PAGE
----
From the moment I joined Sele in Year 7 I took part in as much as I possibly could. Speaking at an Open Evening just weeks after I joined the school; leading a rotary youth speaks team to the regional finals; taking part in all school productions, sporting and performing arts events, were just some highlights of my time at Sele.
After finishing my two years at Oaklands, in which time I underwent major reconstruction on my knee, I was no longer able to meet the physical demands football places on your knee joints. This led me to take a drastic change.
Now, I find myself on the Government Economic Service Degree Apprenticeship Programme - a very competitive programme, that is the only one available in the UK. A life changing opportunity, where a lot of hard work landed me a funded BSc Economics Degree and a full time job as an economist in the Ministry of Justice.
Little did I know, that before even completing my first year, I would’ve successfully be chosen as a UK delegate to the Youth G7 - a mirror summit of the official G7 with final communiques feeding into the G7 Sherpas. The summit itself, which took place virtually (as opposed to in Washington DC) this June, has enabled me to amplify youth voices of the UK on an international platform. At national level, the three other UK delegates and I have already met with the Prime Ministers G7/G20 Sherpa to discuss how we can take policy proposals forward and influence UK politics at the highest levels.
The 2019 GESDAP Cohort
Being on track to finish my first year with a 1st in all modules, I cannot wait to see what the future holds, for both my career but also the doors being a Youth G7 delegate opens.
If you’d asked me in Year 7 what I would have been doing in eight years time, I would have said something very different. My widespread interests have given me so many amazing opportunities, and it really has shown me, that if you want something, and you put your mind to it, you can achieve it, however big and scary it may seem.
Will Pearce - left The Sele School in 2018
I left The Sele School after completing my A-Levels in 2018 and went on to enjoy an amazing summer before starting my apprenticeship in Chartered Surveying. The final year of school had, for me, been spent painstakingly applying for countless apprenticeships for which many of my applications were rejected. It had all felt worth it, though, when I finally succeeded. My future was planned out. Everything felt secure. I was so excited to join the working world and earn real money.
I then left the apprenticeship after two months.
It turned out that the role I had succeeded in gaining just wasn’t for me. I didn’t enjoy it: I wasn’t ready to start working full-time and I was unhappy. Needless to say, this doesn’t mean that apprenticeships themselves are bad; I personally just wasn’t suited to that kind of environment at the time. Of course, it was a shame that things didn’t quite go to plan but leaving as early as I did was the best thing that I could possibly have done. I felt happy again and I was free.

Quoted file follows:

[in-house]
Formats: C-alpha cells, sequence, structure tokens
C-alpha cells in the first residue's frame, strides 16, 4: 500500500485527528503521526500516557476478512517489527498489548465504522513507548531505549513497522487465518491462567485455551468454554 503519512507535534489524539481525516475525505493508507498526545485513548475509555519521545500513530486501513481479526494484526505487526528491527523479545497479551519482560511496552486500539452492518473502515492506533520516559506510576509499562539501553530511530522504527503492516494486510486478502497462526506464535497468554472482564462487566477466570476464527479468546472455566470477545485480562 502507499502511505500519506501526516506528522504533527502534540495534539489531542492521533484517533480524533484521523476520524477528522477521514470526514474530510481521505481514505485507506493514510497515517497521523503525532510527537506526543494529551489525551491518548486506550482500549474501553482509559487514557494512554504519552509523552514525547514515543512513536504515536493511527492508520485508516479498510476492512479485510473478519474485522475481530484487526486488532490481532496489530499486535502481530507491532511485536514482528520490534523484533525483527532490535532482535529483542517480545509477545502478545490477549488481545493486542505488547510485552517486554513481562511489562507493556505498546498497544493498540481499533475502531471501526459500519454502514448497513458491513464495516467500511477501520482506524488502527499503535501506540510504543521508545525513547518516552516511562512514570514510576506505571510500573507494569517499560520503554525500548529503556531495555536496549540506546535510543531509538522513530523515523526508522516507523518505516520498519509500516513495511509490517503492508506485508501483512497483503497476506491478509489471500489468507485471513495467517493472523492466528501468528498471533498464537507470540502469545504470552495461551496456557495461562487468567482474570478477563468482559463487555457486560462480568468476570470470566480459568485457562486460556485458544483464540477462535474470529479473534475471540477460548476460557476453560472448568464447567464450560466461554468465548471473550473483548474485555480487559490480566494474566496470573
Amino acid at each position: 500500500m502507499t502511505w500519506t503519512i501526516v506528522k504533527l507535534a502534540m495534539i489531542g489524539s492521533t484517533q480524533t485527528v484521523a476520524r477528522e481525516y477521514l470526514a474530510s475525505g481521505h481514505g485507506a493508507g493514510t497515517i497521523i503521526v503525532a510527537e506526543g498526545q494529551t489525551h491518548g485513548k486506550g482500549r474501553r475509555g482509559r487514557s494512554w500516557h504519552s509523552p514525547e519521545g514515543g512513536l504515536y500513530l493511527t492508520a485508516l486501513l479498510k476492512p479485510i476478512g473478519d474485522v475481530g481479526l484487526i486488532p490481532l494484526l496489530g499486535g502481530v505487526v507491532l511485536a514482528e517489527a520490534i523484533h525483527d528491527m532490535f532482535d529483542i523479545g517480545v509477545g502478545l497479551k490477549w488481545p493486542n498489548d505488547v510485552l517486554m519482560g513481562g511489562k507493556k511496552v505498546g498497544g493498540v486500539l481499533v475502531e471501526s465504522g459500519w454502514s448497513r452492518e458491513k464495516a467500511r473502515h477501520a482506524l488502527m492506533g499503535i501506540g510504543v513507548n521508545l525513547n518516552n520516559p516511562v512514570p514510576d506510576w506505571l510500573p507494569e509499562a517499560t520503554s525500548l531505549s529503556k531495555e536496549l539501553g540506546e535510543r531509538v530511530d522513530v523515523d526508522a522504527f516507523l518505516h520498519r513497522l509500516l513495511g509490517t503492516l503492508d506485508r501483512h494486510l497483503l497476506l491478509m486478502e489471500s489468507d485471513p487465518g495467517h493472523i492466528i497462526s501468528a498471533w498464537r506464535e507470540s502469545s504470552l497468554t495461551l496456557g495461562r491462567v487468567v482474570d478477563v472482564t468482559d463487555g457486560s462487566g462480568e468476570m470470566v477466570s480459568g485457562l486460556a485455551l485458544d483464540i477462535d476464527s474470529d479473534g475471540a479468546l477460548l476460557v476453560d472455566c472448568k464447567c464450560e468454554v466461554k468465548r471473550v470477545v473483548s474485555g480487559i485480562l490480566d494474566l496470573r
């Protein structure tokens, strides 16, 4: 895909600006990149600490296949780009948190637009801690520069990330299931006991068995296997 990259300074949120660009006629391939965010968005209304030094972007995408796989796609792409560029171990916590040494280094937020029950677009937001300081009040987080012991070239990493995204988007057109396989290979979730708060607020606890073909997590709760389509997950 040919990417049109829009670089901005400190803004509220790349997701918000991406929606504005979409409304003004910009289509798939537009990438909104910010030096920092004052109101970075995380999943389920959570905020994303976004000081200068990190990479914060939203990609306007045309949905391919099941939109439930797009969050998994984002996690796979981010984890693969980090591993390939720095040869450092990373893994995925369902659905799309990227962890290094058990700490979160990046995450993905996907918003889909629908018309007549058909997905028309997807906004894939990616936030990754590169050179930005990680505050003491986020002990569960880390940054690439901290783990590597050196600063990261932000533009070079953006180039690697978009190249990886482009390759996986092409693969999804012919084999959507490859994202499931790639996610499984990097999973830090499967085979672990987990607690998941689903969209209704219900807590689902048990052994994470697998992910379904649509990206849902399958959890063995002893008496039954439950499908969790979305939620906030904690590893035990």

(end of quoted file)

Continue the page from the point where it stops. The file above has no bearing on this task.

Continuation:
Sadly, freedom doesn’t last long when you don’t have any money. It is for that reason that Costa Coffee in Hertford would go on to gain one of the greatest baristas of all time. It was a fun job, and it kept me alive for a year whilst I decided what to do with my life.
Throughout school I had been absolutely certain that I did not want to go to university and then within the space of two months my mind was entirely changed.
I am now midway through my second semester studying Economics at the University of Liverpool. I have loved every moment, but I do not regret the path that I took to get here. Taking that relatively stress-free year to make ridiculously overpriced coffee let me reset and begin to understand what I want to do in life. Most likely that won’t involve making coffee, but it was a well-needed year.
Cedar Rose Johnson - left The Sele School in 2019
I started Year 7 at Sele in 2012 and I remember wanting to take part in literally every activity and opportunity there was: joining every club; sports team and taking part in the school drama productions and DofE; I am very similar now in that I have a lot of different projects going on at once. One of the best times at Sele was when we did ‘Our Day Out’; the drama productions are always fabulous anyway but ‘Our Day Out’ was something else and getting to showcase all of our hard work at Hertford Theatre was a great way to end Year 11!
I stayed on in Sele’s Sixth Form, studying Sociology, Photography and Film Studies. So many hilarious memories were made in Sixth Form in such a short space of time…one of which being when ‘Reggie the Magpie' had somehow flown in and trapped itself inside the sixth form block one break time. Of course, dozens of sixth formers soon gathered around, predicting the fate our new-found feathered friend but no one guessed that two Site Team members, Matt Martin and Richard Warne, plus our teacher Mr Grinter would soon be faced with the task of capturing and releasing the Magpie. I never thought I’d see my physics teacher throw a lab coat in the general direction of a Magpie, only to be thrown off course by the aerodynamic structure and velocity of said lab coat…Eventually, with the support of Mr Warne’s trusty net behind him, Matt safely captured the corvid and released it back into the wild.